March 19, 2017
By Jim Daly
The Office of the Comptroller of the Currency has provided additional details about evaluating applications for its proposed limited-purpose national bank charter for financial-technology companies, but voices critical of the charter are growing louder.
The OCC, a unit of the U.S. Treasury Department that regulates national banks, first proposed the fintech bank idea in December as a way to broaden the reach of financial products to consumers, including consumers with limited access to conventional bank accounts. The OCC had closed its formal comment period in January, but now says it’s taking comments on the new supplement to its licensing manual until April 14. And the opinions are indeed rolling in, some negative.
The latest broadside came March 15, when the New York State Department of Financial Services issued a statement saying financial-services superintendent Maria T. Vullo “continues to oppose” the proposed charter. The DFS, a powerful presence in financial regulation because of the many banks and financial firms headquartered in New York City, earlier had called the charter idea “highly problematic.” The Conference of State Bank Supervisors, a national group of state regulators, also is on record against the charter.
“The imposition of an entirely new federal regulatory scheme on an already fully functional and deeply-rooted state regulatory landscape will invite efforts to evade state usury laws and other consumer protections, stifle small-business innovation, create institutions that are too big to fail, and increase the risks presented by nonbank entities,” the DFS said in the new statement.
The DFS also disputes what it says is the OCC’s claim that it has authority to create the new charter without Congressional authorization. “Nonbank financial institutions are not national banks, nor are they similar to the entities encompassed by the National Bank Act,” the statement says. “Even if the OCC had jurisdiction, a new charter would not be needed because there are already effective state regulators in place in all 50 states.”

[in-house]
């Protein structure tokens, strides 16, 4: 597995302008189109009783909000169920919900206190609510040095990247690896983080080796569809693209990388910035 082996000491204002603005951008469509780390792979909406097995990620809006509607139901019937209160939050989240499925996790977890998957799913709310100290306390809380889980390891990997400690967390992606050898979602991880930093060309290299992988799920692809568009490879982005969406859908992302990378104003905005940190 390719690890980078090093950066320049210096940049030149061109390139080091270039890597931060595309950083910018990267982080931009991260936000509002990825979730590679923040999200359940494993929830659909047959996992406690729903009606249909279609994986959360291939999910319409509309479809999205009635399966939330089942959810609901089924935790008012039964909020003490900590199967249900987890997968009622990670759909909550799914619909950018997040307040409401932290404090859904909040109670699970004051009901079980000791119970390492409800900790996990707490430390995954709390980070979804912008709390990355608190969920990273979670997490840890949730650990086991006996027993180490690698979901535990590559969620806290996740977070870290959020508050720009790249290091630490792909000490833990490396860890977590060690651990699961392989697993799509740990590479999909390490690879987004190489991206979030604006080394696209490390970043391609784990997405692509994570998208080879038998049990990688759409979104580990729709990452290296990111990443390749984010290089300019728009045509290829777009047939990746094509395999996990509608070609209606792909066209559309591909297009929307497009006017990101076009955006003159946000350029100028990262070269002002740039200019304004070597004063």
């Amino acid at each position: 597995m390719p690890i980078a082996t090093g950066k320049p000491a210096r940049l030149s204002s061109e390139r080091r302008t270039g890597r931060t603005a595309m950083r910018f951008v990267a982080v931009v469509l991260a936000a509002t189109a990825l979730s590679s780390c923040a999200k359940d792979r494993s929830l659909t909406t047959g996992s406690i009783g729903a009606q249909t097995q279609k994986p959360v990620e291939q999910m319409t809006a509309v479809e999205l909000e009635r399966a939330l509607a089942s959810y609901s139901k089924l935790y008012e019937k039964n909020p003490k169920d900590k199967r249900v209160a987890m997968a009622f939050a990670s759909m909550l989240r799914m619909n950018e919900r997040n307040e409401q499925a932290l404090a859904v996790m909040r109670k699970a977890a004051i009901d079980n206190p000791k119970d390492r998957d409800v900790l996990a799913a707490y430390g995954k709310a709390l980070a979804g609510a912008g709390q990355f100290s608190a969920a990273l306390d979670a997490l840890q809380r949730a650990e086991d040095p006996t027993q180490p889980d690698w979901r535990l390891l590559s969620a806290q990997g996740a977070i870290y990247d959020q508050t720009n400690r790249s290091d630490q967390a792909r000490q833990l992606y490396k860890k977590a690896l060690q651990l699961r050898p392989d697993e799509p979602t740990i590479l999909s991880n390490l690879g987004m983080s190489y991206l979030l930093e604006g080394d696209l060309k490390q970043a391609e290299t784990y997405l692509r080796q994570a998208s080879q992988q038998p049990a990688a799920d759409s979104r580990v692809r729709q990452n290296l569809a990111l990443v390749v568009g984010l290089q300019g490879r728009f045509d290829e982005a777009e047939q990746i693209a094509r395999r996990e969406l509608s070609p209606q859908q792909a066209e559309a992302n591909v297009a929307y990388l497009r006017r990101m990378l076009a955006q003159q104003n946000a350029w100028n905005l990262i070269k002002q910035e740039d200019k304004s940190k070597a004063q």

Some payments-related trade groups, including the Electronic Transactions Association and the Chamber of Digital Commerce, have expressed qualified support for the charter idea, as has the American Bankers Association. The Independent Community Bankers of America, the small-bank trade group, says it has “grave concerns” about the charter.
Earlier this month, Congressional Republicans led by House Financial Services Committee Chairman Jeb Hensarling, R-Texas, sent a letter to Comptroller of the Currency Thomas J. Curry urging the OCC not to rush with the charter idea, according to Bloomberg. Some Democrats on Capitol Hill also have expressed objections. Curry, an appointee of former President Barack Obama, is expected to remain in office until Congress confirms his replacement.
The OCC said in a statement that its new supplement with guidance about the fintech charter “builds upon nearly two years of work related to responsible innovation at the agency,” and also reflects its “careful consideration” of comments received after Curry floated the charter idea.
“The agency typically does not solicit comments on procedural manuals and supplements; however, consistent with its guiding principles of transparency and fostering open dialogue with stakeholders, the OCC will accept comments on this document through close of business April 14,” the OCC said.
Comments can be submitted to firstname.lastname@example.org.
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